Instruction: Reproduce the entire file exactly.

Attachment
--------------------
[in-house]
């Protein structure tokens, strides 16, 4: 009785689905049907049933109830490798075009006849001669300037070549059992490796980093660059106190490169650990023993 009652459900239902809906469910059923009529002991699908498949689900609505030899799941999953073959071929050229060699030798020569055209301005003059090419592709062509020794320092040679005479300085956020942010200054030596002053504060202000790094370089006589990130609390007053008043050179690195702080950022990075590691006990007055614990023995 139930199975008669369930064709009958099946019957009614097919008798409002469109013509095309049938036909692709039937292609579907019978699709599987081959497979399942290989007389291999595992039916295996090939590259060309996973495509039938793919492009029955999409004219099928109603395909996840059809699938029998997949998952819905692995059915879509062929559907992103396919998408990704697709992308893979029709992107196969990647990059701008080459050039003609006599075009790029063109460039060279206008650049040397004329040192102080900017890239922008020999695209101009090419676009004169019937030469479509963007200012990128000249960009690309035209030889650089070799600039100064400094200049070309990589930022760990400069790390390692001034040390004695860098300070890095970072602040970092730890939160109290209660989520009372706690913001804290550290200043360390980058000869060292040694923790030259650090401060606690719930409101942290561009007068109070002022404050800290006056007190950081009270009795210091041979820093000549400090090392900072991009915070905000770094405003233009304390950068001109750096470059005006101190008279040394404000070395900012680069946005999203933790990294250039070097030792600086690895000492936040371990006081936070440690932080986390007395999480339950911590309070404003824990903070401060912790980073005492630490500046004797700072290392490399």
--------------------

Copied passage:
[in-house]
């Protein structure tokens, strides 16, 4: 009785689905049907049933109830490798075009006849001669300037070549059992490796980093660059106190490169650990023993 009652459900239902809906469910059923009529002991699908498949689900609505030899799941999953073959071929050229060699030798020569055209301005003059090419592709062509020794320092040679005479300085956020942010200054030596002053504060202000790094370089006589990130609390007053008043050179690195702080950022990075590691006990007055614990023995 139930199975008669369930064709009958099946019957009614097919008798409002469109013509095309049938036909692709039937292609579907019978699709599987081959497979399942290989007389291999595992039916295996090939590259060309996973495509039938793919492009029955999409004219099928109603395909996840059809699938029998997949998952819905692995059915879509062929559907992103396919998408990704697709992308893979029709992107196969990647990059701008080459050039003609006599075009790029063109460039060279206008650049040397004329040192102080900017890239922008020999695209101009090419676009004169019937030469479509963007200012990128000249960009690309035209030889650089070799600039100064400094200049070309990589930022760990400069790390390692001034040390004695860098300070890095970072602040970092730890939160109290209660989520009372706690913001804290550290200043360390980058000869060292040694923790030259650090401060606690719930409101942290561009007068109070002022404050800290006056007190950081009270009795210091041979820093000549400090090392900072991009915070905000770094405003233009304390950068001109750096470059005006101190008279040394404000070395900012680069946005999203933790990294250039070097030792600086690895000492936040371990006081936070440690932080986390007395999480339950911590309070404003824990903070401060912790980073005492630490500046004797700072290392490399």